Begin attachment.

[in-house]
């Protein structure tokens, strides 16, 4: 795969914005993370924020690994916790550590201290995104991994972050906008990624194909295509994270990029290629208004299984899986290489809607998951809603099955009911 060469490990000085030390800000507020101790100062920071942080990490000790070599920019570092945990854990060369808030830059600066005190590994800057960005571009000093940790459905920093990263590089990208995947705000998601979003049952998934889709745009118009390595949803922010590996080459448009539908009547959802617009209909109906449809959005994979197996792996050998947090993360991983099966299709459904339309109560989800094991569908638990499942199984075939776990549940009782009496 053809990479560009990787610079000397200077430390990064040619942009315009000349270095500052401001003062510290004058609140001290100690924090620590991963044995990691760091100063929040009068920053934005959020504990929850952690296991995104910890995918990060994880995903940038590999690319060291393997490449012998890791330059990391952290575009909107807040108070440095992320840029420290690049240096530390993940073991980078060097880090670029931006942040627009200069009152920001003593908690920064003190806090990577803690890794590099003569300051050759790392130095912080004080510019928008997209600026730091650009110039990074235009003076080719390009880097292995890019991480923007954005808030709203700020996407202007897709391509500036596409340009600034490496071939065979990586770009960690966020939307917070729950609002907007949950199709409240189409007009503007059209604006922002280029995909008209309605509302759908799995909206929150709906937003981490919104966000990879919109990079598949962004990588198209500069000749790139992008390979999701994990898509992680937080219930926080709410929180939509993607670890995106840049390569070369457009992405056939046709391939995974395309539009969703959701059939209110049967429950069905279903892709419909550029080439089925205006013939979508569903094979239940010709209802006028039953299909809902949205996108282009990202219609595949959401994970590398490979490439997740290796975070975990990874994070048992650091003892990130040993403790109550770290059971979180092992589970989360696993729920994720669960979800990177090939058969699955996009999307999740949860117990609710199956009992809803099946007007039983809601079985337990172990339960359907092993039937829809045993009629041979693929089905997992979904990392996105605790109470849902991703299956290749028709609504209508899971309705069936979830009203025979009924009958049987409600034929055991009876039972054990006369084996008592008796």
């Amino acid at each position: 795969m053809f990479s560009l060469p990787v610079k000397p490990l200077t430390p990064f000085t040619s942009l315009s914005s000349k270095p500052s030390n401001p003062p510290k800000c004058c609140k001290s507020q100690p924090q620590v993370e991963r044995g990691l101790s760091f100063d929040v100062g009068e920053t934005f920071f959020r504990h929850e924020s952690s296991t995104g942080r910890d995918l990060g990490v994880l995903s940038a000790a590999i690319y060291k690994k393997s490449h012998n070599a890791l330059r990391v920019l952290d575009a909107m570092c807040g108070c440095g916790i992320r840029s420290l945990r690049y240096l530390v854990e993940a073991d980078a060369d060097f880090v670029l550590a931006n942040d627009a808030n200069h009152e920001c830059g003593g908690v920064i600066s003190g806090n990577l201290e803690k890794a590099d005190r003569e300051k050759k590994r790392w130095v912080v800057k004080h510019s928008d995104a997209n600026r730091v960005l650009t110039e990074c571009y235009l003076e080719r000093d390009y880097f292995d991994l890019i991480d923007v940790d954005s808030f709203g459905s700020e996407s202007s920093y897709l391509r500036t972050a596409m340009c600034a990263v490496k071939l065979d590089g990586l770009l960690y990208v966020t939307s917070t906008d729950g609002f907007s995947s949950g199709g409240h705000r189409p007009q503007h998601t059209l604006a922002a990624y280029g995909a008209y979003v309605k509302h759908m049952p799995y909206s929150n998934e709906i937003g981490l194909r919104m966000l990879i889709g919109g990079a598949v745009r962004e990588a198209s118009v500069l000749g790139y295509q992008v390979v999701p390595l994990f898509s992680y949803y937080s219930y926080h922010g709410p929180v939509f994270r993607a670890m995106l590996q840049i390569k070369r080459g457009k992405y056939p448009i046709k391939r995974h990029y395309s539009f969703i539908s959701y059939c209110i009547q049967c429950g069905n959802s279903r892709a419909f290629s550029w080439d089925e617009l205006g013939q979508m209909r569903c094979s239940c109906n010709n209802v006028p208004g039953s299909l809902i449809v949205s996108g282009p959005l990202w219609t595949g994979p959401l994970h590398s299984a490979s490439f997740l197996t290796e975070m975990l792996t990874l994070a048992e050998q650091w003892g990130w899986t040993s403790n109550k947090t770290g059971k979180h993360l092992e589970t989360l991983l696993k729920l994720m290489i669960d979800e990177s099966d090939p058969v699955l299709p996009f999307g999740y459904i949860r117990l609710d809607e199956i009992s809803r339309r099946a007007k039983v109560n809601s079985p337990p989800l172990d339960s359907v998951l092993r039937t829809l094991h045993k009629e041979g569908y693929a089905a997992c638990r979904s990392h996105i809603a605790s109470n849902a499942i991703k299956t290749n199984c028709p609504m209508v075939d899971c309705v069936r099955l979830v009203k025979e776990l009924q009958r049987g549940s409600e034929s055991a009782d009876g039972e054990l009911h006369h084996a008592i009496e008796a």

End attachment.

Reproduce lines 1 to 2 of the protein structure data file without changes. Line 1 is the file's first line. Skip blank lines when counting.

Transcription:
[in-house]
């Protein structure tokens, strides 16, 4: 795969914005993370924020690994916790550590201290995104991994972050906008990624194909295509994270990029290629208004299984899986290489809607998951809603099955009911 060469490990000085030390800000507020101790100062920071942080990490000790070599920019570092945990854990060369808030830059600066005190590994800057960005571009000093940790459905920093990263590089990208995947705000998601979003049952998934889709745009118009390595949803922010590996080459448009539908009547959802617009209909109906449809959005994979197996792996050998947090993360991983099966299709459904339309109560989800094991569908638990499942199984075939776990549940009782009496 053809990479560009990787610079000397200077430390990064040619942009315009000349270095500052401001003062510290004058609140001290100690924090620590991963044995990691760091100063929040009068920053934005959020504990929850952690296991995104910890995918990060994880995903940038590999690319060291393997490449012998890791330059990391952290575009909107807040108070440095992320840029420290690049240096530390993940073991980078060097880090670029931006942040627009200069009152920001003593908690920064003190806090990577803690890794590099003569300051050759790392130095912080004080510019928008997209600026730091650009110039990074235009003076080719390009880097292995890019991480923007954005808030709203700020996407202007897709391509500036596409340009600034490496071939065979990586770009960690966020939307917070729950609002907007949950199709409240189409007009503007059209604006922002280029995909008209309605509302759908799995909206929150709906937003981490919104966000990879919109990079598949962004990588198209500069000749790139992008390979999701994990898509992680937080219930926080709410929180939509993607670890995106840049390569070369457009992405056939046709391939995974395309539009969703959701059939209110049967429950069905279903892709419909550029080439089925205006013939979508569903094979239940010709209802006028039953299909809902949205996108282009990202219609595949959401994970590398490979490439997740290796975070975990990874994070048992650091003892990130040993403790109550770290059971979180092992589970989360696993729920994720669960979800990177090939058969699955996009999307999740949860117990609710199956009992809803099946007007039983809601079985337990172990339960359907092993039937829809045993009629041979693929089905997992979904990392996105605790109470849902991703299956290749028709609504209508899971309705069936979830009203025979009924009958049987409600034929055991009876039972054990006369084996008592008796």